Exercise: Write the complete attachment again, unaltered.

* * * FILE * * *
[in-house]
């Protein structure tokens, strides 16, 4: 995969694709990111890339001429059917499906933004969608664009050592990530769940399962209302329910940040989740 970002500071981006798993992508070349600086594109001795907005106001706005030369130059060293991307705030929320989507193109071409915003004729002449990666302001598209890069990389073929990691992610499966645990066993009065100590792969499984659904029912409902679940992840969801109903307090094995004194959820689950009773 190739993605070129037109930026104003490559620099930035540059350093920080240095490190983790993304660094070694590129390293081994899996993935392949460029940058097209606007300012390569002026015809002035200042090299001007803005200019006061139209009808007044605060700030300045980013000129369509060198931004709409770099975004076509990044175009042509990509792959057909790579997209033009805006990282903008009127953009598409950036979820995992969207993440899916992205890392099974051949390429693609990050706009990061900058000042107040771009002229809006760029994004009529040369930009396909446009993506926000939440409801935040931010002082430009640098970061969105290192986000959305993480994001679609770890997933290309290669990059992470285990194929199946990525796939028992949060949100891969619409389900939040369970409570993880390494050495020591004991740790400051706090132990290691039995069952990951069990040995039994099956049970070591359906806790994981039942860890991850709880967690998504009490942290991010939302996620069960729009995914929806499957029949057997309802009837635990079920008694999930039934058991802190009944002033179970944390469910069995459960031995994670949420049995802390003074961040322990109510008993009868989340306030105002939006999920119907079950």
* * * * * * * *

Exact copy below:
[in-house]
């Protein structure tokens, strides 16, 4: 995969694709990111890339001429059917499906933004969608664009050592990530769940399962209302329910940040989740 970002500071981006798993992508070349600086594109001795907005106001706005030369130059060293991307705030929320989507193109071409915003004729002449990666302001598209890069990389073929990691992610499966645990066993009065100590792969499984659904029912409902679940992840969801109903307090094995004194959820689950009773 190739993605070129037109930026104003490559620099930035540059350093920080240095490190983790993304660094070694590129390293081994899996993935392949460029940058097209606007300012390569002026015809002035200042090299001007803005200019006061139209009808007044605060700030300045980013000129369509060198931004709409770099975004076509990044175009042509990509792959057909790579997209033009805006990282903008009127953009598409950036979820995992969207993440899916992205890392099974051949390429693609990050706009990061900058000042107040771009002229809006760029994004009529040369930009396909446009993506926000939440409801935040931010002082430009640098970061969105290192986000959305993480994001679609770890997933290309290669990059992470285990194929199946990525796939028992949060949100891969619409389900939040369970409570993880390494050495020591004991740790400051706090132990290691039995069952990951069990040995039994099956049970070591359906806790994981039942860890991850709880967690998504009490942290991010939302996620069960729009995914929806499957029949057997309802009837635990079920008694999930039934058991802190009944002033179970944390469910069995459960031995994670949420049995802390003074961040322990109510008993009868989340306030105002939006999920119907079950």